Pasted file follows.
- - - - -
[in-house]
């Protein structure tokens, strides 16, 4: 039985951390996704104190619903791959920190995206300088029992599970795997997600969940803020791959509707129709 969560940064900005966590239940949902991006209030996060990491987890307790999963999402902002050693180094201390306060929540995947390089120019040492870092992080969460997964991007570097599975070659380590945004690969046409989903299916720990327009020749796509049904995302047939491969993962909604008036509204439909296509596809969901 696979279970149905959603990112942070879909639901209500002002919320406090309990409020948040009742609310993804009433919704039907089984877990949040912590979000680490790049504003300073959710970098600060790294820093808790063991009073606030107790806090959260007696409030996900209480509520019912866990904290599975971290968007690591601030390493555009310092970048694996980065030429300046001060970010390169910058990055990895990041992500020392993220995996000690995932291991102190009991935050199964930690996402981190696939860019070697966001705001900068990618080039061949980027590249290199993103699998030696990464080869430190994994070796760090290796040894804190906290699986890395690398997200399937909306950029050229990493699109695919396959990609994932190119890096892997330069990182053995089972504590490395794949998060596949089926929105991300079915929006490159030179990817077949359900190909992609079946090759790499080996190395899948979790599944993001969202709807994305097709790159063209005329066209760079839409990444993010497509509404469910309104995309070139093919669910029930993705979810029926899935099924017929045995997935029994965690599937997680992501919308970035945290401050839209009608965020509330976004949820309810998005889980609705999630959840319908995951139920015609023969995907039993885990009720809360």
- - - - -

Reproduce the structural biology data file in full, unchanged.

[in-house]
């Protein structure tokens, strides 16, 4: 039985951390996704104190619903791959920190995206300088029992599970795997997600969940803020791959509707129709 969560940064900005966590239940949902991006209030996060990491987890307790999963999402902002050693180094201390306060929540995947390089120019040492870092992080969460997964991007570097599975070659380590945004690969046409989903299916720990327009020749796509049904995302047939491969993962909604008036509204439909296509596809969901 696979279970149905959603990112942070879909639901209500002002919320406090309990409020948040009742609310993804009433919704039907089984877990949040912590979000680490790049504003300073959710970098600060790294820093808790063991009073606030107790806090959260007696409030996900209480509520019912866990904290599975971290968007690591601030390493555009310092970048694996980065030429300046001060970010390169910058990055990895990041992500020392993220995996000690995932291991102190009991935050199964930690996402981190696939860019070697966001705001900068990618080039061949980027590249290199993103699998030696990464080869430190994994070796760090290796040894804190906290699986890395690398997200399937909306950029050229990493699109695919396959990609994932190119890096892997330069990182053995089972504590490395794949998060596949089926929105991300079915929006490159030179990817077949359900190909992609079946090759790499080996190395899948979790599944993001969202709807994305097709790159063209005329066209760079839409990444993010497509509404469910309104995309070139093919669910029930993705979810029926899935099924017929045995997935029994965690599937997680992501919308970035945290401050839209009608965020509330976004949820309810998005889980609705999630959840319908995951139920015609023969995907039993885990009720809360």